Today's college graduates are used to speaking their minds. And even if they haven't been exactly heard, they certainly believe they have something to say that matters. As a millenial myself, I also firmly believe I have something to contribute to my office. I mean, why else would my bosses have hired me (and why else would I be writing this blog)? Yet the first weeks on the a new job (or internship) are not the time to take the office by storm - actually it's never time for that. Rather, if you are a new employee, here are three pieces of advice:
1) Bite your tongue
This is something I struggle with on a daily basis, but I suggest you stifle your enthusiasm to speak and up and just spend some time listening. Get a feel for the workplace and what your colleagues are doing, and only then slowly begin to contribute to the discussion. Others in your office might have been on the job for years before they felt comfortable speaking up and being taken seriously, so take measured steps to ensure that your eagerness to participate in the conversation doesn't alienate or offend some of your more seasoned colleagues. While I'm not advocating silence, I do suggest getting a feel for your office and waiting for your opinion to be asked before volunteering your two cents about a project that your colleagues might have been working on for months.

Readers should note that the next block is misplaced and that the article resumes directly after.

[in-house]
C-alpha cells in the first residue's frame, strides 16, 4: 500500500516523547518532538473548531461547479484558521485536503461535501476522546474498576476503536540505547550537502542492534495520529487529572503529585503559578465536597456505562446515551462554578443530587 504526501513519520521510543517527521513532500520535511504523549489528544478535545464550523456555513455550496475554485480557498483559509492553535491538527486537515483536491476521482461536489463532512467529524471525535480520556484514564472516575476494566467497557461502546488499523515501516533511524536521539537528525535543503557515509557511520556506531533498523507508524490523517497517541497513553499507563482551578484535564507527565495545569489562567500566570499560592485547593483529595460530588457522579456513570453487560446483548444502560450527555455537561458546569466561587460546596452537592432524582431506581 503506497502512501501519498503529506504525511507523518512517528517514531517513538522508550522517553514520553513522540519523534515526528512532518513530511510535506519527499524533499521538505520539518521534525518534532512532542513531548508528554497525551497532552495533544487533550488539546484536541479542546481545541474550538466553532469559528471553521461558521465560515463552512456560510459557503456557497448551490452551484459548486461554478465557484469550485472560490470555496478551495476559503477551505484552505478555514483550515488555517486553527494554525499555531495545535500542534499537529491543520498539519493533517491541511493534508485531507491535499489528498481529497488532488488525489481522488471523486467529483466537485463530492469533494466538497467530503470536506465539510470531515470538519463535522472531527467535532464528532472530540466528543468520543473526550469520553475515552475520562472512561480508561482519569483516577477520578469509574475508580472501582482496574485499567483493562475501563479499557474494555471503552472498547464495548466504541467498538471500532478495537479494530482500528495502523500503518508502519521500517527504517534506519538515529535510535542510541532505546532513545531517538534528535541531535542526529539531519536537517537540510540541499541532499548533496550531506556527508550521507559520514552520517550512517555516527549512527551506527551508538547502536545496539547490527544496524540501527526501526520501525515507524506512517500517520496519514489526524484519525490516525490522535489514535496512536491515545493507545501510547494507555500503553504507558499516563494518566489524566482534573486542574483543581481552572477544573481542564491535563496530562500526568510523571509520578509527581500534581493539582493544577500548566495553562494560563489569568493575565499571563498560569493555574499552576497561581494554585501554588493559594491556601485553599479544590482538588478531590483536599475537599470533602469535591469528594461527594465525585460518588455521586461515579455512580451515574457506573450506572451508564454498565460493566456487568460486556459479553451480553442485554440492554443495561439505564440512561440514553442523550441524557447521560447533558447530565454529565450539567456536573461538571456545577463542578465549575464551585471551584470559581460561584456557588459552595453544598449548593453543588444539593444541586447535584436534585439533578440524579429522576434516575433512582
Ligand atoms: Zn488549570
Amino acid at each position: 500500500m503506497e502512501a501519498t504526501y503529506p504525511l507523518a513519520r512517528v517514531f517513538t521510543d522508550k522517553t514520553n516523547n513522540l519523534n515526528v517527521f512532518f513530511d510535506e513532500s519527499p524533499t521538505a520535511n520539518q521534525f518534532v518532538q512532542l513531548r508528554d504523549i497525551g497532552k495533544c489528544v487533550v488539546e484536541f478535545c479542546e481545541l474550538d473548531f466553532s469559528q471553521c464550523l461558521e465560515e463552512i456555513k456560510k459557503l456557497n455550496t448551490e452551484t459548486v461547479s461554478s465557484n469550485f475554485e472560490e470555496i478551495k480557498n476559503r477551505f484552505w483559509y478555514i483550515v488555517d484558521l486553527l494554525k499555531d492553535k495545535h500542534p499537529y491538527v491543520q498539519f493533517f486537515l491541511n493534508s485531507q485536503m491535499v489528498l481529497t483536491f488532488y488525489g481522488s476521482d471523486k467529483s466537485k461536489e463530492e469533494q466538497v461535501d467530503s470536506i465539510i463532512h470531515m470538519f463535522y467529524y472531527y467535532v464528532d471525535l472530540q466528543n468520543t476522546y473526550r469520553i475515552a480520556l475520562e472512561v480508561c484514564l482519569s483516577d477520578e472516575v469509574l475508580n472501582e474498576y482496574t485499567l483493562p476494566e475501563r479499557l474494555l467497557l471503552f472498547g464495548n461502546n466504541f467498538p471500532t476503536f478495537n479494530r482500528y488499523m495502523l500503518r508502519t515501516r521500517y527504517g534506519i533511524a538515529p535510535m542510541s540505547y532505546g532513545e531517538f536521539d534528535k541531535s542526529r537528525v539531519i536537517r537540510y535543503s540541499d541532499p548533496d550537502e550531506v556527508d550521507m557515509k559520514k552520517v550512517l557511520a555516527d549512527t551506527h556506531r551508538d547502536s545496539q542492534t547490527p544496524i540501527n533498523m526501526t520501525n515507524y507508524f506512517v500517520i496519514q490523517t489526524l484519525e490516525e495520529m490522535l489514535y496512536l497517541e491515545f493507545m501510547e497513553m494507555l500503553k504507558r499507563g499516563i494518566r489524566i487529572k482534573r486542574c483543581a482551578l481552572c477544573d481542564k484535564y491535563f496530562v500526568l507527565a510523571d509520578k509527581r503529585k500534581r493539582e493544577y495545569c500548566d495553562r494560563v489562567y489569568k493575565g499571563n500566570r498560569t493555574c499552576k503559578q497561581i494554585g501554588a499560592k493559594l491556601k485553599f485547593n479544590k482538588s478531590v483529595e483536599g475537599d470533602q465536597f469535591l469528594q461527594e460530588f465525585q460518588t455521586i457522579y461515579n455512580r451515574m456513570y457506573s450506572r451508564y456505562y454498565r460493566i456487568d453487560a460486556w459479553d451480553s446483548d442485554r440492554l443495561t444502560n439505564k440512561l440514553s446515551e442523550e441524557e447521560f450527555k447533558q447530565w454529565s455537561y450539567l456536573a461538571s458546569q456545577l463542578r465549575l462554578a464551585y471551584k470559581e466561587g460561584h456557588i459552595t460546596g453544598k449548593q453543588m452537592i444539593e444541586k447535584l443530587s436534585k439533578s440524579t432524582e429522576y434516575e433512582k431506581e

2) Ask questions
That great idea you have, yeah, they might have tried it a few years back with little success. So rather than trying to have the answers, ask the questions.
3) Pay attention
Take note of the office culture, the way in which people approach new projects or tasks, and how your colleagues interact with your boss. As the newbie at work, you'll be given some slack, but generally speaking, I'd try to adhere to the code of conduct and protocol already established in the office.